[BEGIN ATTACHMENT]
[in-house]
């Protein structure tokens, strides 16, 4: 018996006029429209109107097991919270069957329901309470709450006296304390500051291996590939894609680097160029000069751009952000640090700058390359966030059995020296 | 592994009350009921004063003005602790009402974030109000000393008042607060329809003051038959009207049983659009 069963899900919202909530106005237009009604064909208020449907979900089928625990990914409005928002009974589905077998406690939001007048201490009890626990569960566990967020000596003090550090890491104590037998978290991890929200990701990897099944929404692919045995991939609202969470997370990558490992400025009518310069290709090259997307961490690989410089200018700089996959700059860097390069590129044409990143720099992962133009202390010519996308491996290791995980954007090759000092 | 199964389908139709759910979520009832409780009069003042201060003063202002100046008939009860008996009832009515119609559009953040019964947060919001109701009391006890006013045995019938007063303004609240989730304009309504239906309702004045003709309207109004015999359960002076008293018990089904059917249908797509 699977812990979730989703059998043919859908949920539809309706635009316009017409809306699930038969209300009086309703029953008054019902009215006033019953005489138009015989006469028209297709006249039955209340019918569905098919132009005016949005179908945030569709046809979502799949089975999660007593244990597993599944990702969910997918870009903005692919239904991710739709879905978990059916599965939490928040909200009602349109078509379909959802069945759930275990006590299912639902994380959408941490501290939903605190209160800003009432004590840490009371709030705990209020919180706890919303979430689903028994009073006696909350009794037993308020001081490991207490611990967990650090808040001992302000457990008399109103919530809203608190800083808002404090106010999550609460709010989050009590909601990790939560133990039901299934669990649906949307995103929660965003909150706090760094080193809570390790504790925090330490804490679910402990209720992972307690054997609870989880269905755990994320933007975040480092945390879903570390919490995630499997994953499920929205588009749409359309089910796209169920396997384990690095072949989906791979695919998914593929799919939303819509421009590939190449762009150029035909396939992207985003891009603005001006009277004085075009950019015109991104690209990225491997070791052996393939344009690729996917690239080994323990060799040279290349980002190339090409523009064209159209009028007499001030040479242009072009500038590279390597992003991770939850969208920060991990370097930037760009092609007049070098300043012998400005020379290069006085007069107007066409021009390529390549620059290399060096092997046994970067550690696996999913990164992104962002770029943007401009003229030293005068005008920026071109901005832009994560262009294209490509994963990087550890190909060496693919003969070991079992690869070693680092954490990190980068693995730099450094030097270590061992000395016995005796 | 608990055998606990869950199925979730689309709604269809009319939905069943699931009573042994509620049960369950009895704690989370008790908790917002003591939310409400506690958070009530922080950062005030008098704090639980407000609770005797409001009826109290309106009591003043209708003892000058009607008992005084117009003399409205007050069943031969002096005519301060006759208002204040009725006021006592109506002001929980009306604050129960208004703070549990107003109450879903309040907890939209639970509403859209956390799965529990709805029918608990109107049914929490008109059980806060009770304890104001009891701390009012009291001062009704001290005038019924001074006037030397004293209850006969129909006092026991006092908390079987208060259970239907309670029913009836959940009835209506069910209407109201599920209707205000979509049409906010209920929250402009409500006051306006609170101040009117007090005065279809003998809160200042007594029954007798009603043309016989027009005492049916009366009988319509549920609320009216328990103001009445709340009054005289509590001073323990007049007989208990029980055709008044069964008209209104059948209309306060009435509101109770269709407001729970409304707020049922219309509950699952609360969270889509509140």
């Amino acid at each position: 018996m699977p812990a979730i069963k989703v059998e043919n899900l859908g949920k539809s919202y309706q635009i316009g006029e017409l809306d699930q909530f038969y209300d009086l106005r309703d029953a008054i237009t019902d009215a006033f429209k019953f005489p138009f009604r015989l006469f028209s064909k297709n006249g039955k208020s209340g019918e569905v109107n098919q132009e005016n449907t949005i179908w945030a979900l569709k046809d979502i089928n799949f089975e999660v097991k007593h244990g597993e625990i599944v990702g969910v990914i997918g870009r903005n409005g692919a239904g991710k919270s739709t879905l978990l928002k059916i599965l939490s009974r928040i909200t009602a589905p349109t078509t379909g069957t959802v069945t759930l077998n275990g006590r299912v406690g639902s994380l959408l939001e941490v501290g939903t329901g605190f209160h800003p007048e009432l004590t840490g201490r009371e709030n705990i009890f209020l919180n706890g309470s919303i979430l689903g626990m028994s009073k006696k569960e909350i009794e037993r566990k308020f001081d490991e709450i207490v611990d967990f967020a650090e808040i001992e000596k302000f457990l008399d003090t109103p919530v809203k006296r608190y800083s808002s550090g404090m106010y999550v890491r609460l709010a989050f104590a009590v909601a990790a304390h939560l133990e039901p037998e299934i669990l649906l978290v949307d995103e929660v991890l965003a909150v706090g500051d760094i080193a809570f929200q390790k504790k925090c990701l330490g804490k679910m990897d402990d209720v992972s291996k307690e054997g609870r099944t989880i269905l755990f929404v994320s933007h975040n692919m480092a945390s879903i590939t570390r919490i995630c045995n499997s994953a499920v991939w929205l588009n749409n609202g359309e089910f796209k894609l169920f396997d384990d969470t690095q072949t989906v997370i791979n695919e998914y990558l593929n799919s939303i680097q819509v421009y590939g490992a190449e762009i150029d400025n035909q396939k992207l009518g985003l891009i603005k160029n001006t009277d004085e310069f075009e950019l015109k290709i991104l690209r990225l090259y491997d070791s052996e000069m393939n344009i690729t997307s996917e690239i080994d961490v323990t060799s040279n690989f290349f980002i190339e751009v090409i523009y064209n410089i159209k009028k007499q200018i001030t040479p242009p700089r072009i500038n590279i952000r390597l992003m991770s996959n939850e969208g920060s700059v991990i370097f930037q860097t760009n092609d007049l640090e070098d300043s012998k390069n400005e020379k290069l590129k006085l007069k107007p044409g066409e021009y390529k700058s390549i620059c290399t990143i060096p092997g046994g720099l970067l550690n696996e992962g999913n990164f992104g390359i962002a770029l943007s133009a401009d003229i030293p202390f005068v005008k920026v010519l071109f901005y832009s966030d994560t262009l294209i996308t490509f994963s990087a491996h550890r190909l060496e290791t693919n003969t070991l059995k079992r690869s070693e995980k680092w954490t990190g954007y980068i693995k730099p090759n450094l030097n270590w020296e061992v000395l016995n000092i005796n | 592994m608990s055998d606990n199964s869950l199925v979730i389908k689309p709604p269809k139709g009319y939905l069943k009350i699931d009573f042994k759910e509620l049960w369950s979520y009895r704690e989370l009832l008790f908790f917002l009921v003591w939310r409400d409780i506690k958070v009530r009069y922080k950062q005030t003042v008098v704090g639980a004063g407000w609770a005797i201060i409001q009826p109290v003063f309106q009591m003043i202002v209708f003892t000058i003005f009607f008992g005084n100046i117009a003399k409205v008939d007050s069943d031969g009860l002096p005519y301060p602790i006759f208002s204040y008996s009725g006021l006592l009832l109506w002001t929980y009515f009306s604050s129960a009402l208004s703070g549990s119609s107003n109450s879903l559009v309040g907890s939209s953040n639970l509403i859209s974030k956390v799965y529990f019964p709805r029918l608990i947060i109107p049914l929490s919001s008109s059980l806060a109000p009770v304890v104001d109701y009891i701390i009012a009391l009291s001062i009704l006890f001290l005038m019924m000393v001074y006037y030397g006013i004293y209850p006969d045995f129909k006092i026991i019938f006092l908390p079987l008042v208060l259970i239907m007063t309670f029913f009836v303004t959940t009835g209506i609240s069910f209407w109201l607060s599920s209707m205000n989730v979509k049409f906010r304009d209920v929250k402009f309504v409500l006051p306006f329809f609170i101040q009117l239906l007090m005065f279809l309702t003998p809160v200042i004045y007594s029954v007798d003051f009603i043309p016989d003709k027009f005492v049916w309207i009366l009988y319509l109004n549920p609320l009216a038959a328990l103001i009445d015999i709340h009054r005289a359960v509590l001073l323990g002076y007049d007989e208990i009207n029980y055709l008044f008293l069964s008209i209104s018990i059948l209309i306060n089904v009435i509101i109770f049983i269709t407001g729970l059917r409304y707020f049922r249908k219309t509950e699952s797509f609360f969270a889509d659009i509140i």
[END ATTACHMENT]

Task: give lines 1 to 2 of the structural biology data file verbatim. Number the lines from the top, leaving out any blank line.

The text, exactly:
[in-house]
């Protein structure tokens, strides 16, 4: 018996006029429209109107097991919270069957329901309470709450006296304390500051291996590939894609680097160029000069751009952000640090700058390359966030059995020296 | 592994009350009921004063003005602790009402974030109000000393008042607060329809003051038959009207049983659009 069963899900919202909530106005237009009604064909208020449907979900089928625990990914409005928002009974589905077998406690939001007048201490009890626990569960566990967020000596003090550090890491104590037998978290991890929200990701990897099944929404692919045995991939609202969470997370990558490992400025009518310069290709090259997307961490690989410089200018700089996959700059860097390069590129044409990143720099992962133009202390010519996308491996290791995980954007090759000092 | 199964389908139709759910979520009832409780009069003042201060003063202002100046008939009860008996009832009515119609559009953040019964947060919001109701009391006890006013045995019938007063303004609240989730304009309504239906309702004045003709309207109004015999359960002076008293018990089904059917249908797509 699977812990979730989703059998043919859908949920539809309706635009316009017409809306699930038969209300009086309703029953008054019902009215006033019953005489138009015989006469028209297709006249039955209340019918569905098919132009005016949005179908945030569709046809979502799949089975999660007593244990597993599944990702969910997918870009903005692919239904991710739709879905978990059916599965939490928040909200009602349109078509379909959802069945759930275990006590299912639902994380959408941490501290939903605190209160800003009432004590840490009371709030705990209020919180706890919303979430689903028994009073006696909350009794037993308020001081490991207490611990967990650090808040001992302000457990008399109103919530809203608190800083808002404090106010999550609460709010989050009590909601990790939560133990039901299934669990649906949307995103929660965003909150706090760094080193809570390790504790925090330490804490679910402990209720992972307690054997609870989880269905755990994320933007975040480092945390879903570390919490995630499997994953499920929205588009749409359309089910796209169920396997384990690095072949989906791979695919998914593929799919939303819509421009590939190449762009150029035909396939992207985003891009603005001006009277004085075009950019015109991104690209990225491997070791052996393939344009690729996917690239080994323990060799040279290349980002190339090409523009064209159209009028007499001030040479242009072009500038590279390597992003991770939850969208920060991990370097930037760009092609007049070098300043012998400005020379290069006085007069107007066409021009390529390549620059290399060096092997046994970067550690696996999913990164992104962002770029943007401009003229030293005068005008920026071109901005832009994560262009294209490509994963990087550890190909060496693919003969070991079992690869070693680092954490990190980068693995730099450094030097270590061992000395016995005796 | 608990055998606990869950199925979730689309709604269809009319939905069943699931009573042994509620049960369950009895704690989370008790908790917002003591939310409400506690958070009530922080950062005030008098704090639980407000609770005797409001009826109290309106009591003043209708003892000058009607008992005084117009003399409205007050069943031969002096005519301060006759208002204040009725006021006592109506002001929980009306604050129960208004703070549990107003109450879903309040907890939209639970509403859209956390799965529990709805029918608990109107049914929490008109059980806060009770304890104001009891701390009012009291001062009704001290005038019924001074006037030397004293209850006969129909006092026991006092908390079987208060259970239907309670029913009836959940009835209506069910209407109201599920209707205000979509049409906010209920929250402009409500006051306006609170101040009117007090005065279809003998809160200042007594029954007798009603043309016989027009005492049916009366009988319509549920609320009216328990103001009445709340009054005289509590001073323990007049007989208990029980055709008044069964008209209104059948209309306060009435509101109770269709407001729970409304707020049922219309509950699952609360969270889509509140």